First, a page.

–8. You only respond to feedback that is building on making something good better. You avoid considering feedback which is targeting things that aren’t working.

–9. Your feedback group/individual used to give you some feedback that was hard to take, but now it’s only positive, “nice”, a perfunctory courtesy.

–10. Give yourself a happy face if you’ve been honest with your answers.

Of course we all get defensive. You put a lot of your heart, soul, time and energy into your work. If you’ve checked several, congratulations you’re human!

If there’s a lot of checks, then slow down and work on the deeper challenge so you can feel better about yourself. Often it’s a matter of using your self-awareness and choosing to be open and learn rather than closed, defensive and protective.

Check out the rest of this article…

2. Before receiving feedback, find your psychological safety.

Here’s an interesting sidebar. Often (not always) it’s NOT the content of what is being said that stirs up your defenses. So pause… ask yourself– how often do you realize that what you were questioning prior to getting the feedback is the very thing the feedback references?

It’s feeling “unsafe” that creates the psychological pain.

When you feel psychologically safe, you can hear most anything. I’m not suggesting you should feel like skipping through the tulips; however a healthy tolerance and willingness to be momentarily uncomfortable is needed to benefit from corrective feedback.

Remember— the ultimate responsibility for making you feel safe and worthwhile falls on you.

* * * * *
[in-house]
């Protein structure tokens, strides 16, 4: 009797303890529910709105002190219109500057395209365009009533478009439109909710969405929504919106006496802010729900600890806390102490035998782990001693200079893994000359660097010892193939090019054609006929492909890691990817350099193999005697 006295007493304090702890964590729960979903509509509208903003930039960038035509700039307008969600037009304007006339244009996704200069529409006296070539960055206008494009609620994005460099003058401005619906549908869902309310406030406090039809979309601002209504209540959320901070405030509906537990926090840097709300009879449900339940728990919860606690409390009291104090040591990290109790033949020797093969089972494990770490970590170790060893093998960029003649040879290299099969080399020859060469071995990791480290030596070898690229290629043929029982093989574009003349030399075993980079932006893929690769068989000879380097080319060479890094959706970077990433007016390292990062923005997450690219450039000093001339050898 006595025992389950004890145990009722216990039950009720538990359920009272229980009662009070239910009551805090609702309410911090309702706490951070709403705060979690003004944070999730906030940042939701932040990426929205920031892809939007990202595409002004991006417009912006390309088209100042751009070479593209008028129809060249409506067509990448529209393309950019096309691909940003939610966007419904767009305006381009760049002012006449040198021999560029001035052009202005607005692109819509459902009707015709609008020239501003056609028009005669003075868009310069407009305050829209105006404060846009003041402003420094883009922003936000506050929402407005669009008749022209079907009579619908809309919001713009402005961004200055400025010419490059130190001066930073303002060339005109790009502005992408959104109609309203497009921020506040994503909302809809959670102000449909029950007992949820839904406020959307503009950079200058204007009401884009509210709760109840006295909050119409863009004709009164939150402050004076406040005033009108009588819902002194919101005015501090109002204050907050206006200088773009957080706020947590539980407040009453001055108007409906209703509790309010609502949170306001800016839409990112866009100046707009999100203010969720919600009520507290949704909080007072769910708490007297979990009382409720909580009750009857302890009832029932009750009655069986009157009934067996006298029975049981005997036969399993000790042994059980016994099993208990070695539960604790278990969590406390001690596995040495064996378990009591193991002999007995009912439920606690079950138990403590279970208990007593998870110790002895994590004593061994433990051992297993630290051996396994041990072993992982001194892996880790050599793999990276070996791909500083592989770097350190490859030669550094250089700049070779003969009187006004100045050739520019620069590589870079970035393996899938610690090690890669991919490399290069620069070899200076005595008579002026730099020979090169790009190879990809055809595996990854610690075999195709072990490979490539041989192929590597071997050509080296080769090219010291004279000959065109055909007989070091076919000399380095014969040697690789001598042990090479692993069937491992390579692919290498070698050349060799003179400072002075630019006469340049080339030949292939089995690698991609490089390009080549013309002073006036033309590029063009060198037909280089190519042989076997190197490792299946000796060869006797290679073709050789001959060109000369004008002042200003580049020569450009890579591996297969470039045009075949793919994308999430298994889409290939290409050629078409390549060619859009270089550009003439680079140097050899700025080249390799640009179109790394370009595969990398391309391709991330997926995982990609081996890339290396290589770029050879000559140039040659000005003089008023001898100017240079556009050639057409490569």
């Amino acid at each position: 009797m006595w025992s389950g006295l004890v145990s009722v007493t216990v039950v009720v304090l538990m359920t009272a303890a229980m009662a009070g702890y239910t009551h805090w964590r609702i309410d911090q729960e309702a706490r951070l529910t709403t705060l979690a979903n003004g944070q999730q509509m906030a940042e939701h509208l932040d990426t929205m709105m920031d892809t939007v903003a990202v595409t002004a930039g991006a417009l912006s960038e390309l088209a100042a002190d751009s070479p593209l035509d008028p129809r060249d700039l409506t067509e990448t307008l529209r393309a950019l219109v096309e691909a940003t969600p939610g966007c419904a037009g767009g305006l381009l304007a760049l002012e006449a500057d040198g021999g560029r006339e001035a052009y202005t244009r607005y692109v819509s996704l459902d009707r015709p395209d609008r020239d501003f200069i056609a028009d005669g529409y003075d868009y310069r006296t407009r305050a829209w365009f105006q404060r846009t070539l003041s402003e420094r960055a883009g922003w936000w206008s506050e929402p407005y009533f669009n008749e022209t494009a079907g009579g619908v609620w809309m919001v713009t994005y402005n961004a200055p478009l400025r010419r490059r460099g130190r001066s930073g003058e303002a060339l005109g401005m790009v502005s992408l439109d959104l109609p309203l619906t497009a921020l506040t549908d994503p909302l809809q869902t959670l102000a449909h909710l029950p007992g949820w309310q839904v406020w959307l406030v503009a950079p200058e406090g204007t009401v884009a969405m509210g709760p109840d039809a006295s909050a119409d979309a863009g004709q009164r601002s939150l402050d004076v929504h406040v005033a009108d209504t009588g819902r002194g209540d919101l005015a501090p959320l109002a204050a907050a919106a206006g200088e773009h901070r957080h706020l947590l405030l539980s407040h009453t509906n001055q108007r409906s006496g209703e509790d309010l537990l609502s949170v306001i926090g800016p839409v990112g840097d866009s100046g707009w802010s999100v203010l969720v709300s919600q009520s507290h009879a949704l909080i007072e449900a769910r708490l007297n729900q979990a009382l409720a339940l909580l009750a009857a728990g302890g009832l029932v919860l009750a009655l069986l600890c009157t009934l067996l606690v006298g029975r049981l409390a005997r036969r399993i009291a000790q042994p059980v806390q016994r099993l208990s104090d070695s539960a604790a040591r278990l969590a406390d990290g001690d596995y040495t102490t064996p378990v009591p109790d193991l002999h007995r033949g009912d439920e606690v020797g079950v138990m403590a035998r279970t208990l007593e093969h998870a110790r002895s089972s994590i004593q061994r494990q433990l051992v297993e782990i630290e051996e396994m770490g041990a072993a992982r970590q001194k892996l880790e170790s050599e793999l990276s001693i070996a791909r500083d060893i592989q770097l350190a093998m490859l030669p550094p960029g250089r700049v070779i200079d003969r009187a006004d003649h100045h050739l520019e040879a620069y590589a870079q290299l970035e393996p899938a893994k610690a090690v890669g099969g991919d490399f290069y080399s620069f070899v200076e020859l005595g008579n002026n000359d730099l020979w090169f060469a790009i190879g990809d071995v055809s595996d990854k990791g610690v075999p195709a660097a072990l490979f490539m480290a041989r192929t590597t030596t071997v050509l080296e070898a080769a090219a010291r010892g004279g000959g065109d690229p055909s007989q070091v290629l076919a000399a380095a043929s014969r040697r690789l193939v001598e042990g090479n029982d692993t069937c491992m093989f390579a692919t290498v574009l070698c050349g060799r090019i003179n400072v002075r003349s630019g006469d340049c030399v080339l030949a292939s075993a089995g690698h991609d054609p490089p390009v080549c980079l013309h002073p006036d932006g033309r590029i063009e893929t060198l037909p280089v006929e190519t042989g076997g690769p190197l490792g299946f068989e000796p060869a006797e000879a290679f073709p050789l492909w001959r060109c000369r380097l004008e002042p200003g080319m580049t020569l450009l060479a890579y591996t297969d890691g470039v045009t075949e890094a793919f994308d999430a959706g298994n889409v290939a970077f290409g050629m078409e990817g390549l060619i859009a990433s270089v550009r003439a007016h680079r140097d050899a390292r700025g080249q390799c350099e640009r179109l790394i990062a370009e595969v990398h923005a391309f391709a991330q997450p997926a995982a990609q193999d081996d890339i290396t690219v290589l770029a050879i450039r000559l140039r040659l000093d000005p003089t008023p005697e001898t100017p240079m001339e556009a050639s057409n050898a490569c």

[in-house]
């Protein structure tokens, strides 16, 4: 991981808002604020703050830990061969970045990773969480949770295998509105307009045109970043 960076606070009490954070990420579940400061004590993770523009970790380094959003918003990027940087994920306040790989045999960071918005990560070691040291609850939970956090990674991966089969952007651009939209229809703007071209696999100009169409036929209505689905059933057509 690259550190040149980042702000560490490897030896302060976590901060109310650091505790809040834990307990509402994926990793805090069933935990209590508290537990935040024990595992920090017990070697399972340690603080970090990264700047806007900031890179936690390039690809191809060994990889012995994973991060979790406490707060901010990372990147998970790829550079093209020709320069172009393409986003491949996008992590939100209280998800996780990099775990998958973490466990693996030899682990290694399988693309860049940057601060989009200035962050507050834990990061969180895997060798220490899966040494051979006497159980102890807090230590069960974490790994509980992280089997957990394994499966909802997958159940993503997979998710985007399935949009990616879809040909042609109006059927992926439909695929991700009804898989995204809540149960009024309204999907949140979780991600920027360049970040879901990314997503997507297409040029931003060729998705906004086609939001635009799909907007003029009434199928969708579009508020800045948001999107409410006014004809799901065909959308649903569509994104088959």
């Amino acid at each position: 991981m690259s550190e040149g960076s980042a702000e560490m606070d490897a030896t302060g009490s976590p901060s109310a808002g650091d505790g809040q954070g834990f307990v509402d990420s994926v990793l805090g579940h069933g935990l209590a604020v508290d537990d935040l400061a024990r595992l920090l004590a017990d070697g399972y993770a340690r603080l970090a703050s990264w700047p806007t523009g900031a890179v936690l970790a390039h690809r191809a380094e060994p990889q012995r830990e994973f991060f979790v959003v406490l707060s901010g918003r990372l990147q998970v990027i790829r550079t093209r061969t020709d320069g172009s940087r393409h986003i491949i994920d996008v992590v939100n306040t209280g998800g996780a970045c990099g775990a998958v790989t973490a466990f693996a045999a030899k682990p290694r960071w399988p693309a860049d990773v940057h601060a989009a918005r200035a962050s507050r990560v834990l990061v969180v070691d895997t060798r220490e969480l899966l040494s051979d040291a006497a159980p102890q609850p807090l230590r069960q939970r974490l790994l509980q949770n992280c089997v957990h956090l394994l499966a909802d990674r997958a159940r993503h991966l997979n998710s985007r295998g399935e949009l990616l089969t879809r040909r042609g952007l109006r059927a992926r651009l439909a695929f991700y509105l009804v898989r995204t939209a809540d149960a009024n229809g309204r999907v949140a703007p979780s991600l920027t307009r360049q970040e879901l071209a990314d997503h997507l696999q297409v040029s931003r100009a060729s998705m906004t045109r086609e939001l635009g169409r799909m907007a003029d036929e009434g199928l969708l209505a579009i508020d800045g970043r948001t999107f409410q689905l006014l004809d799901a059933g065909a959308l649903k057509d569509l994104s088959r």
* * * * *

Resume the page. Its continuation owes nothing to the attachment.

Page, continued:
Here’s a quick psychological safety strategy to try…

If you accept that we all have an inner adult, child and critic who are always present, THEN call upon the inner adult (who is emotionally mature, respects other viewpoints and takes responsibility) to take the lead, listen and respond to any feedback.

Sometimes that means you need to take a moment and find your inner adult. Any resistance? Breathe and invite the adult within to surface. S/he is there.

Sometimes our inner child (easily hurt, playful, vulnerable) and critic (fault-finding, sarcastic, angry) want to hang around and resist leaving. They need to be tucked away so your adult has the floor.

Here’s are some more ways psychological safety can be created…

  • Review your accomplishments and strengths. Make a list if affirmations: I am willing to learn. I love a good challenge. It’s really okay if I’m surprised at what is said… I will tackle the challenge.
  • It’s okay to let people know you’re not ready for feedback or that you need only positive, encouraging feedback for now. That’s responsible.
  • Imagine your biggest support is with you. For example, I often put my husband in my pocket (although he can be a bit rowdy) or I sense my mother standing behind me.
  • Truly, people giving feedback are not the “enemy.” Most of the time, they are doing what you’ve asked… and doing it to their best ability. Appreciation for their time and consideration is warranted.

In short, be your own SAFETY inspector. Make sure your psychological safety strategies are strong with fully charged batteries.

3. Be curious rather than indifferent or presumptuous.

Now, let that child within help you explore. Learning is fun. Learning about yourself and others is a tremendous gift. Be curious and grateful.

Ask questions for clarification. Accept the response you get. Give yourself time to digest the information rather than evaluate it immediately.

And yes, the ultimate decision to use the feedback is yours.

Here’s your takeaway…

Navigate your ego and move towards the healthy ego strengths of responding to feedback with less defensiveness, psychological safety readiness and having fun being curious.

So tell me please… what’s your favorite way to learn through feedback?

I’m able and willing to spend some time with you so you can find some quick and helpful next steps to a work challenge.

Call me today and let’s schedule some time together.